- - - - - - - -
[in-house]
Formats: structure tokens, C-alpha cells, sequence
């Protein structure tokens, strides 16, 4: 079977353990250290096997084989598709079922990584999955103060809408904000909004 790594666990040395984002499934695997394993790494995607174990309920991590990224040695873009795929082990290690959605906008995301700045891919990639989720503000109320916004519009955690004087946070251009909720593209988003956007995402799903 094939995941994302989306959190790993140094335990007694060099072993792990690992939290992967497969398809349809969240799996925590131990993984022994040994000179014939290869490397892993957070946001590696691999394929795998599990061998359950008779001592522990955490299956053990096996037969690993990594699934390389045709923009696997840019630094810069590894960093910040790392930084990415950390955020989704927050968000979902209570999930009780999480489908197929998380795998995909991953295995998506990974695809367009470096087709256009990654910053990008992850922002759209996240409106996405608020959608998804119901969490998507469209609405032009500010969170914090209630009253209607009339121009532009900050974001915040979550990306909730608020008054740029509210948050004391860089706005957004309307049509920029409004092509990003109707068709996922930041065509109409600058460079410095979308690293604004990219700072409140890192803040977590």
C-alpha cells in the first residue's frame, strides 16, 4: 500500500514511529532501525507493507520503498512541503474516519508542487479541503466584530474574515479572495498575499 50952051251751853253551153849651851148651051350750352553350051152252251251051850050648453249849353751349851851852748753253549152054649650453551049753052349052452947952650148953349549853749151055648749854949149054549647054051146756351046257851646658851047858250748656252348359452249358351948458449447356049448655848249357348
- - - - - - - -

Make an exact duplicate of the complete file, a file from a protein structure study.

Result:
[in-house]
Formats: structure tokens, C-alpha cells, sequence
């Protein structure tokens, strides 16, 4: 079977353990250290096997084989598709079922990584999955103060809408904000909004 790594666990040395984002499934695997394993790494995607174990309920991590990224040695873009795929082990290690959605906008995301700045891919990639989720503000109320916004519009955690004087946070251009909720593209988003956007995402799903 094939995941994302989306959190790993140094335990007694060099072993792990690992939290992967497969398809349809969240799996925590131990993984022994040994000179014939290869490397892993957070946001590696691999394929795998599990061998359950008779001592522990955490299956053990096996037969690993990594699934390389045709923009696997840019630094810069590894960093910040790392930084990415950390955020989704927050968000979902209570999930009780999480489908197929998380795998995909991953295995998506990974695809367009470096087709256009990654910053990008992850922002759209996240409106996405608020959608998804119901969490998507469209609405032009500010969170914090209630009253209607009339121009532009900050974001915040979550990306909730608020008054740029509210948050004391860089706005957004309307049509920029409004092509990003109707068709996922930041065509109409600058460079410095979308690293604004990219700072409140890192803040977590």
C-alpha cells in the first residue's frame, strides 16, 4: 500500500514511529532501525507493507520503498512541503474516519508542487479541503466584530474574515479572495498575499 50952051251751853253551153849651851148651051350750352553350051152252251251051850050648453249849353751349851851852748753253549152054649650453551049753052349052452947952650148953349549853749151055648749854949149054549647054051146756351046257851646658851047858250748656252348359452249358351948458449447356049448655848249357348